Recently, my mom dropped off a plastic bin full of things I had left in her house thirteen years ago when I left for college. I found trinkets, pictures, and a lot of old school things. On top, was a pile of journals – the type we had to keep in elementary school to answer a daily question or prompt.
The first date I intentionally looked up was September 11, 2001. I was eleven years old and in fifth grade. I remember the day well. But I didn’t remember everything. I wanted to know if we mentioned anything about the terrorist attacks in our journals. We hadn’t. The prompt that day was boring — “what magical power would you choose if you could choose any?” I chose flying. Boring.
But a few pages later, eleven-year-old me did address 9/11. On Oct 5, 2001, less than a month after the attack, we were asked:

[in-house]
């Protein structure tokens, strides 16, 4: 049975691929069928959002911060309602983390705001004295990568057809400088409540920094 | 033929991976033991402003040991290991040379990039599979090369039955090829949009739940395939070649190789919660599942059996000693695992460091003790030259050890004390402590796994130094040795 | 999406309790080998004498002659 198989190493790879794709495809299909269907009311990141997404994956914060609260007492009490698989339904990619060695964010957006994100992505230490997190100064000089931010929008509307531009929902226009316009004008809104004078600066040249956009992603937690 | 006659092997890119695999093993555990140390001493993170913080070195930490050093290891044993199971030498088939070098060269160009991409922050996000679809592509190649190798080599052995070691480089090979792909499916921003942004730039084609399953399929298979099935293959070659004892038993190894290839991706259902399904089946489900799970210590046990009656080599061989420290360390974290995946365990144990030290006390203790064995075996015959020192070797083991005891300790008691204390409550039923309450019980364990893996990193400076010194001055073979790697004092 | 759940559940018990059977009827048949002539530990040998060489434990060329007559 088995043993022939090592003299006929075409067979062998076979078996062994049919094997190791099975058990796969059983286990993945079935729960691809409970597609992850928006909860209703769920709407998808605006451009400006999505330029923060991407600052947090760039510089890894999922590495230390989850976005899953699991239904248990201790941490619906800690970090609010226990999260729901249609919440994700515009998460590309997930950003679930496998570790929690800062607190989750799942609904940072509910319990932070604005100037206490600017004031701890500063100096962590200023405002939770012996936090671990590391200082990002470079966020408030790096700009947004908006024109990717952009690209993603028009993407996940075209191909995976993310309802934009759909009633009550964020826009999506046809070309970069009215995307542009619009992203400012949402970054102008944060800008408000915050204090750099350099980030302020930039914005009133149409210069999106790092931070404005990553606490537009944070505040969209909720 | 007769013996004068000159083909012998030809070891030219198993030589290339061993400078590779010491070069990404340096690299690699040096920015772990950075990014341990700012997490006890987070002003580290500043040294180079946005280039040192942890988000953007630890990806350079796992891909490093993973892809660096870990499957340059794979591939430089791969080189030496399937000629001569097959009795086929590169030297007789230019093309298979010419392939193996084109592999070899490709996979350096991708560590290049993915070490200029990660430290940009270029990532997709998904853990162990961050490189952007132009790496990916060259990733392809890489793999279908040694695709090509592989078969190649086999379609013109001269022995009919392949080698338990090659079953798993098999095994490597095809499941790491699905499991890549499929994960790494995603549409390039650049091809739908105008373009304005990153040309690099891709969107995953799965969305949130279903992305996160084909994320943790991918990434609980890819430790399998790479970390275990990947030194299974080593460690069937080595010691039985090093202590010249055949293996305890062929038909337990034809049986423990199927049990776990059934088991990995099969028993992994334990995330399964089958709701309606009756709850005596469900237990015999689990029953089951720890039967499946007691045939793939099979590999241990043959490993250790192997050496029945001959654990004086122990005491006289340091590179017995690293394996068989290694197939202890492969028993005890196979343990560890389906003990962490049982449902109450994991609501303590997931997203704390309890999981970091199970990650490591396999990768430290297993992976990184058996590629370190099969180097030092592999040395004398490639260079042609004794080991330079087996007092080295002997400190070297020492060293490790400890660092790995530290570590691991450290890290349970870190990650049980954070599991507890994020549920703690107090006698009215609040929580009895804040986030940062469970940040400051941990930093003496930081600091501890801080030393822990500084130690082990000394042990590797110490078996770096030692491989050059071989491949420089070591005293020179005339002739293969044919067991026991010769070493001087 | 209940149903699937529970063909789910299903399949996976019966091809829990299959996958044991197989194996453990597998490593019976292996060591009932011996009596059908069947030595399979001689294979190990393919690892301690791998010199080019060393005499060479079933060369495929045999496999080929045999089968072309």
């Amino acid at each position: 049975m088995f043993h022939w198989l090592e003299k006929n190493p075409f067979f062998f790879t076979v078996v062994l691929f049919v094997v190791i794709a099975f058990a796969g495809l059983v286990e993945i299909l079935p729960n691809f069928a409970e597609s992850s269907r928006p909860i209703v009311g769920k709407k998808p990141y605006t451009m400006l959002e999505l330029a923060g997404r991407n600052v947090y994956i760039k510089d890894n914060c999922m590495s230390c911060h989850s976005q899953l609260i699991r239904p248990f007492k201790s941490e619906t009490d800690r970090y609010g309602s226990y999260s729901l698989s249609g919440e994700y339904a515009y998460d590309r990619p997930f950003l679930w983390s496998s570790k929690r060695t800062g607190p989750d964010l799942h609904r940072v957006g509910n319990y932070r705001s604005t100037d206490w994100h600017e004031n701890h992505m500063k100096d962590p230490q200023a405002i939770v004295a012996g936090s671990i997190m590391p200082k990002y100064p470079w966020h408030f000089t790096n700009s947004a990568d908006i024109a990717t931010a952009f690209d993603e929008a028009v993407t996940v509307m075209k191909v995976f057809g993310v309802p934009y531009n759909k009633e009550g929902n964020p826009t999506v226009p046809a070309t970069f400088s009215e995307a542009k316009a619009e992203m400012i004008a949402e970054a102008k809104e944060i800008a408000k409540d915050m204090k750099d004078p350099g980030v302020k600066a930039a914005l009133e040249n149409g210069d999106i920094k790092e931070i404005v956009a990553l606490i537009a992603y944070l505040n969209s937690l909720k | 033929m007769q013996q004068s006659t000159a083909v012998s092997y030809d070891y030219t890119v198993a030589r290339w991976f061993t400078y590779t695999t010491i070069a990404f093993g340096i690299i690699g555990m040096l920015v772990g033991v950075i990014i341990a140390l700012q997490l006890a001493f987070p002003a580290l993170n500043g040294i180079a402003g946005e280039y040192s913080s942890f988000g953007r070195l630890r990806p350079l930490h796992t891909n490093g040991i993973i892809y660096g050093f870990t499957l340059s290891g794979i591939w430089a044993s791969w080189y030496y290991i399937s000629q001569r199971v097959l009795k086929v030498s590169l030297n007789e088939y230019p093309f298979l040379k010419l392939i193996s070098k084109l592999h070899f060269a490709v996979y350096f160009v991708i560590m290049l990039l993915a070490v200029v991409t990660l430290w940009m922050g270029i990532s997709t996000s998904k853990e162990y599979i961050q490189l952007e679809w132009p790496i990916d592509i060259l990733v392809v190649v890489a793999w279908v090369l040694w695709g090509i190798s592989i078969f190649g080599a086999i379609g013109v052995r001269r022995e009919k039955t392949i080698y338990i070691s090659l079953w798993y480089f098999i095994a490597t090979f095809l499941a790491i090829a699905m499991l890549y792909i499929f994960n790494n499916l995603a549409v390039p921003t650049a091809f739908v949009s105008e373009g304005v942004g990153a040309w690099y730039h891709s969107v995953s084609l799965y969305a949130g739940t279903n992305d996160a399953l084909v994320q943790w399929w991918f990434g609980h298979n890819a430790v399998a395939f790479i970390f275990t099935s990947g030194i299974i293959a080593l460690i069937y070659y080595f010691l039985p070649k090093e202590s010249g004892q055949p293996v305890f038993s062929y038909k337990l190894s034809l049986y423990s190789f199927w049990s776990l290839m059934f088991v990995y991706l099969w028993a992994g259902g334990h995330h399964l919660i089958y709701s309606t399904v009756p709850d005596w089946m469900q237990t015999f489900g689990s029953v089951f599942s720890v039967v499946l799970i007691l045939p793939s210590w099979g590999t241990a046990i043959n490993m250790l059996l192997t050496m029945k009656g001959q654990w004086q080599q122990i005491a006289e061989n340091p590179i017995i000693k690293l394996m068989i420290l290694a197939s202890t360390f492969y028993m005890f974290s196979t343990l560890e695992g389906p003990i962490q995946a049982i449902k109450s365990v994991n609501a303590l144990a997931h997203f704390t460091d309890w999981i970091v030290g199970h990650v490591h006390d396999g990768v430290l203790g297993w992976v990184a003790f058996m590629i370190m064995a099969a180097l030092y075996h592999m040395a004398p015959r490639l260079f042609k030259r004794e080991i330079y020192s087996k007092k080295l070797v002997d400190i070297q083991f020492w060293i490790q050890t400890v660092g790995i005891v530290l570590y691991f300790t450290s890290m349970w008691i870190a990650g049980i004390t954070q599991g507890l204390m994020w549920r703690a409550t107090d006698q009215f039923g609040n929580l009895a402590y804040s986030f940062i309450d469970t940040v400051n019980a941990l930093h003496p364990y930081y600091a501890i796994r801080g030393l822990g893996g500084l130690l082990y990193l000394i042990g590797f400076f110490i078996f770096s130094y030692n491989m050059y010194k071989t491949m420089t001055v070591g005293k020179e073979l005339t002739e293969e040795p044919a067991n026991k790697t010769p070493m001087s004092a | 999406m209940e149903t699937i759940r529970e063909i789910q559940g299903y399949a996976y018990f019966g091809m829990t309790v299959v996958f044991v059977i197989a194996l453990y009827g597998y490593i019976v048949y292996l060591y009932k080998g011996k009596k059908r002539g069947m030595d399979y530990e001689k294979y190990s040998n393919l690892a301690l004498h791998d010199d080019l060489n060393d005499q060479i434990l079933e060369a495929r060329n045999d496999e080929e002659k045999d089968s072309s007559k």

“If you had to give a ten-minute speech to your school on any subject you chose, what would it be about and why?”
My answer to the prompt surprised me:
“My speech would be about the terrerists (sic) who attacked the World Trade Centers. I would tell them that not all Afganies (sic) are bad. In some places people are hurting Afganies (sic) that they see on the street. If kids started doing that it would be horrible.”
Nevermind my poor framing and referencing Afghans as Afghanies (which is what the money is called in Afghanistan, not the people), those few short sentences made something abundantly clear. I knew, even as an eleven-year-old child, that Muslims and people of Middle Eastern descent were being treated unfairly in the U.S. after 9/11. And if I could tell my entire school anything, it would be a defense of those people.
So why, over twenty years later, are adults unable to see how treating Russians in the U.S. unfairly is also wrong, and in hindsight, will be a mark of shame on the U.S. just like the hatred and mistreatment of Muslims and Middle Easterners after 9/11 were?